Dozens of streets in Bounds Green are set to be closed to through motor traffic next week with the launch of a trial low-traffic neighbourhood (LTN).

The Bounds Green LTN, which Haringey Council claims will create a “safer, cleaner and quieter neighbourhood”, will be introduced on Monday, August 15.

Designed to reduce the use of cars for shorter journeys and encourage walking and cycling, the LTN will be divided into three separate areas adjacent to Durnsford Road, Bounds Green Road and Wood Green High Road. These will link up with an existing LTN in Bowes Park, Enfield, creating a larger low-traffic scheme extending to the North Circular.

Ten traffic filters – eight enforcement cameras and two physical barriers – will stop vehicles cutting through residential streets, meaning through traffic will be forced to use main roads.

Exemptions will allow several groups – including disabled Blue Badge holders, emergency services and transport services for those with special educational needs and disabilities – to pass through the camera-enforced filters. Those driving through the filters without an exemption could be fined up to £130.

Residents will be allowed to access their streets by car but may have to change their usual routes, as they will not be given automatic exemptions from all of the LTN filters.

A consultation held last year on the Bounds Green scheme revealed 55% of respondents were against the plans to reduce traffic within the LTN area, and more than 60% opposed the changes proposed by the council to implement the scheme.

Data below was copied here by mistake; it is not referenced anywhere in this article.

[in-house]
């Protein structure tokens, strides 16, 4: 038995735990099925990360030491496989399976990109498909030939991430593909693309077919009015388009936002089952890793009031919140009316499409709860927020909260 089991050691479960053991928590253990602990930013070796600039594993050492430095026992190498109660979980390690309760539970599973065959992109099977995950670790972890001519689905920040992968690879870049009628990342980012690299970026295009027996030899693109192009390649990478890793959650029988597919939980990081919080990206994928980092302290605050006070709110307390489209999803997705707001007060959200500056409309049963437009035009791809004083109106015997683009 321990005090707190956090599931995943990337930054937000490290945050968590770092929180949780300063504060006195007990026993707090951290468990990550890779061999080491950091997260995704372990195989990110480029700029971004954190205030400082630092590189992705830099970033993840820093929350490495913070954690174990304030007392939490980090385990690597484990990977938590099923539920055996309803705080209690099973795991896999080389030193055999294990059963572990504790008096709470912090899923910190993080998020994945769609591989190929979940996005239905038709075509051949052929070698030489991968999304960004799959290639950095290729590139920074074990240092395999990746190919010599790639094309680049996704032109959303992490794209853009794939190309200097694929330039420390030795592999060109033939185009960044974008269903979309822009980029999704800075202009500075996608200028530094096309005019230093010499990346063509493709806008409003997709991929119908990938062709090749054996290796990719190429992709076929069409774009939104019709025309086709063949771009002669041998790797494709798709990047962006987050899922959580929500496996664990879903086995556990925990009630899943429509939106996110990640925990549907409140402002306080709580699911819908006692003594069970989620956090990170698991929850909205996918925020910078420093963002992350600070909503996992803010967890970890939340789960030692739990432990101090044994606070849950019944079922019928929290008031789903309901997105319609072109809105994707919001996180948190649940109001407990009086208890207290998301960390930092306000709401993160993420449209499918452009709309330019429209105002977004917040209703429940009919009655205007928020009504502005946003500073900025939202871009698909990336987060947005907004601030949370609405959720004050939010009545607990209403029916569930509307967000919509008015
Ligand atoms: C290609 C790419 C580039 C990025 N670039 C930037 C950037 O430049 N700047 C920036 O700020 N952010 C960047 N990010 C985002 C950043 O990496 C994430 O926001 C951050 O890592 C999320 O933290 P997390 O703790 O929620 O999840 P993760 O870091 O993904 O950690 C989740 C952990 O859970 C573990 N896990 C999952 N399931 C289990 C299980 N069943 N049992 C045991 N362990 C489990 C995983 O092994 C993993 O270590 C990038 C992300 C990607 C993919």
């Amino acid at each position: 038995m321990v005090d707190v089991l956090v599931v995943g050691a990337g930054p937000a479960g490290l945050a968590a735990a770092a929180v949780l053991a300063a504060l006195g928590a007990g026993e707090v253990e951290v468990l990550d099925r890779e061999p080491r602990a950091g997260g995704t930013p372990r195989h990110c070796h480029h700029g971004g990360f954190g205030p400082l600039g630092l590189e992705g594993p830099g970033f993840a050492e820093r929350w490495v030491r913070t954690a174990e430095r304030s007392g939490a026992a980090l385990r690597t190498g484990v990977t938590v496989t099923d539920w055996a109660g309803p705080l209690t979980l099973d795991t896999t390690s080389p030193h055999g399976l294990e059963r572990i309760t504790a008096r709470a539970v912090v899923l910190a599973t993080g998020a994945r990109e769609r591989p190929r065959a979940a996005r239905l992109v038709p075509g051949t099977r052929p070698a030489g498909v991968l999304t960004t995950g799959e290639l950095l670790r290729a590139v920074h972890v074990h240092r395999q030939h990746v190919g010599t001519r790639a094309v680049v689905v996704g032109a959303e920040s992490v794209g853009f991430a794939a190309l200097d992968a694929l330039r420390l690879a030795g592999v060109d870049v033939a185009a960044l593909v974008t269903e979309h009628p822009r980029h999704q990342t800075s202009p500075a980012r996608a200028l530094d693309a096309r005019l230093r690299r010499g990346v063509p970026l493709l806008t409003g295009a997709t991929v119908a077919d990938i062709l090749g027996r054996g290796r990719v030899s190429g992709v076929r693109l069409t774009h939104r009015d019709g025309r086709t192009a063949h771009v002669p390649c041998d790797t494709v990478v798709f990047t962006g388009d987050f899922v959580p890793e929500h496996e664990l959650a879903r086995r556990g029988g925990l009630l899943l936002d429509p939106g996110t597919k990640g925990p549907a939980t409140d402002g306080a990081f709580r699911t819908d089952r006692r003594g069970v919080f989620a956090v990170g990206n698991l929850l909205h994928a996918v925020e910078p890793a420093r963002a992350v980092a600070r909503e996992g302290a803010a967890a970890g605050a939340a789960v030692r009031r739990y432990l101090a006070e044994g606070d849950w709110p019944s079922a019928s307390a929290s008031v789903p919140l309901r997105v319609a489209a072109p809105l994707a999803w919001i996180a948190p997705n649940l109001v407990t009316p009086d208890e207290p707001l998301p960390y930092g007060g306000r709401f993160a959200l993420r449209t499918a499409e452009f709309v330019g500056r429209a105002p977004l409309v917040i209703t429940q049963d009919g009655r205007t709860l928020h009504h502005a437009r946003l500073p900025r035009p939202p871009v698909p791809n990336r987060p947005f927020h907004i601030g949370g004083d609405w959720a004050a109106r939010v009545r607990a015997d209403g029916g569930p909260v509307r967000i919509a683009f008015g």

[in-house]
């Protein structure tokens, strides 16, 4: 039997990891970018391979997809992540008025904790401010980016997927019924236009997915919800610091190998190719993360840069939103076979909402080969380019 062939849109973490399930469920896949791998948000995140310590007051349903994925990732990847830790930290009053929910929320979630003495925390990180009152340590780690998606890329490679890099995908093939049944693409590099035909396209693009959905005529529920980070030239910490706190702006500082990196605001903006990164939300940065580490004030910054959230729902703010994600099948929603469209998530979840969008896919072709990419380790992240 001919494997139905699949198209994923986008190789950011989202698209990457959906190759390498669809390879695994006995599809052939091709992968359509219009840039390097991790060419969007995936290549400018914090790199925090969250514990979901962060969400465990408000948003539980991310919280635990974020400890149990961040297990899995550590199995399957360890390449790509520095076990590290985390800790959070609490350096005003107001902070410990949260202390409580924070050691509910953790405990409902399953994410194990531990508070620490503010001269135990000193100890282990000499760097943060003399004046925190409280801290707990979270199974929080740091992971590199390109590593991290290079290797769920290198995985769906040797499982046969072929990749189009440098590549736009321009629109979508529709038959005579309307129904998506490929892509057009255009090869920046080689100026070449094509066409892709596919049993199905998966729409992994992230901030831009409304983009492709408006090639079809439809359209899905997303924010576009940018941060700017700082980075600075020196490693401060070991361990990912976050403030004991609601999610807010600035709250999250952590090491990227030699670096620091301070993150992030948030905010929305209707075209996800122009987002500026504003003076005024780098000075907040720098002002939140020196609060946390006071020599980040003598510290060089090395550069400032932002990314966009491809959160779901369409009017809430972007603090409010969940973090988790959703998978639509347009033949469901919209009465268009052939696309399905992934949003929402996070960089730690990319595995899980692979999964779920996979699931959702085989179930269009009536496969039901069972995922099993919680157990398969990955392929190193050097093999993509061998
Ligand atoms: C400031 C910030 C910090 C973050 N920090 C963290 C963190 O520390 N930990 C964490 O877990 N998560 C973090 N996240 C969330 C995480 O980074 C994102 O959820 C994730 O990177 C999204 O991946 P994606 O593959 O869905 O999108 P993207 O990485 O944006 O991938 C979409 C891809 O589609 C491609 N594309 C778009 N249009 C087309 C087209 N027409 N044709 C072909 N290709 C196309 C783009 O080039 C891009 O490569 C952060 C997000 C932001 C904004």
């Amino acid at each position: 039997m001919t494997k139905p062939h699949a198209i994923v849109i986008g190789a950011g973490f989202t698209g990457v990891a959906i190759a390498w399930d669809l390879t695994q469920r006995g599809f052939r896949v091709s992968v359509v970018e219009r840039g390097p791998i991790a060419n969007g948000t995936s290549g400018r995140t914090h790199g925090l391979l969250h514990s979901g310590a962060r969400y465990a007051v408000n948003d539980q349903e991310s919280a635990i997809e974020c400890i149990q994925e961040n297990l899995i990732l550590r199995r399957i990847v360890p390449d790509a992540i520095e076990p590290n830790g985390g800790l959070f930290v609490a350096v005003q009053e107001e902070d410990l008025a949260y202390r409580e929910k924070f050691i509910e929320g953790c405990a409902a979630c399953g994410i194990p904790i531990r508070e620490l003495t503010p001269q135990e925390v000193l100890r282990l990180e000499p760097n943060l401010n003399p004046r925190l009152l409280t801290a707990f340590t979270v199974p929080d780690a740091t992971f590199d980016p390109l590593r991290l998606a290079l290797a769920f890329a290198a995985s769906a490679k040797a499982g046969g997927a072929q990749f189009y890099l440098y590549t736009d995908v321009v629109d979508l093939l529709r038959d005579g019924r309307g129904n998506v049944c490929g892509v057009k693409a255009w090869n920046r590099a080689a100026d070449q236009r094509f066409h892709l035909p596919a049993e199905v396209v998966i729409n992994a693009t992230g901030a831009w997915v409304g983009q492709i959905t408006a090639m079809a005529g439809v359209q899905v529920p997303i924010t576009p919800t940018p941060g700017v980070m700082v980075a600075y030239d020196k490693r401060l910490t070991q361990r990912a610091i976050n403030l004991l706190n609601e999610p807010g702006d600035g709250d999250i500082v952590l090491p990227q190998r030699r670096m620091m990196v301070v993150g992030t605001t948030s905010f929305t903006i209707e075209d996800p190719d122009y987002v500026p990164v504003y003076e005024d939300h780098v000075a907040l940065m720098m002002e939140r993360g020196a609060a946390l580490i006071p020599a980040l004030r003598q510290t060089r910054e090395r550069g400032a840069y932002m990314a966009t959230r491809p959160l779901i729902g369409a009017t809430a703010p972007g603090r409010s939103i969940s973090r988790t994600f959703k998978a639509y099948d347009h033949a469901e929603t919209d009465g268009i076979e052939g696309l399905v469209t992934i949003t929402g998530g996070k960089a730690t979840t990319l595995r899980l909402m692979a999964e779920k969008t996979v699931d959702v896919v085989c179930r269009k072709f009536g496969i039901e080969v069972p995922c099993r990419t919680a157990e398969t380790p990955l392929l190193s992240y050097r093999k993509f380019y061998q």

Their concerns included the LTN’s potential to increase traffic and pollution on main roads, lengthen journey times, reduce pedestrian safety and cause delays for the emergency services when they respond to incidents.

After the Bounds Green LTN was approved by Haringey’s cabinet in November last year, the council changed two proposed physical barriers to camera-enforced filters, following discussions with the emergency services.

Enfield Council’s neighbouring Bowes Park LTN – officially known as the Bowes Primary Area Quieter Neighbourhood – was made permanent in January this year, following an earlier trial period. Although data recorded by the council showed reductions in traffic of 17% within the LTN and 7% on boundary roads, with a 2% rise on surrounding roads, opponents claimed the data was “misleading” and that congestion and pollution increased, along with access problems for residents and the emergency services.

Haringey’s Bounds Green LTN will initially be introduced under an experimental traffic order set to run for a period of up to 18 months. After the trial period, the council will decide whether to amend the scheme, remove it, or make the LTN permanent.

Cllr Mike Hakata, deputy leader of Haringey Council and cabinet member for climate action, environment and transport, said: “These measures herald a street revival in which our residents and active travel are prioritised. Pollution, speeding, road traffic collisions and carbon emissions will be reduced, at the same time as improving the walkability and cyclability of the local area.

“Car ownership in our borough might be low but it’s a fact that most pollution and congestion is caused by motor vehicles passing through.

“We have learnt from elsewhere and have introduced a full exemptions criteria and application process before the schemes go live. We will continue to listen, as well as consider air quality and traffic data, before deciding whether to make the trial permanent.”

More information on the LTN is available at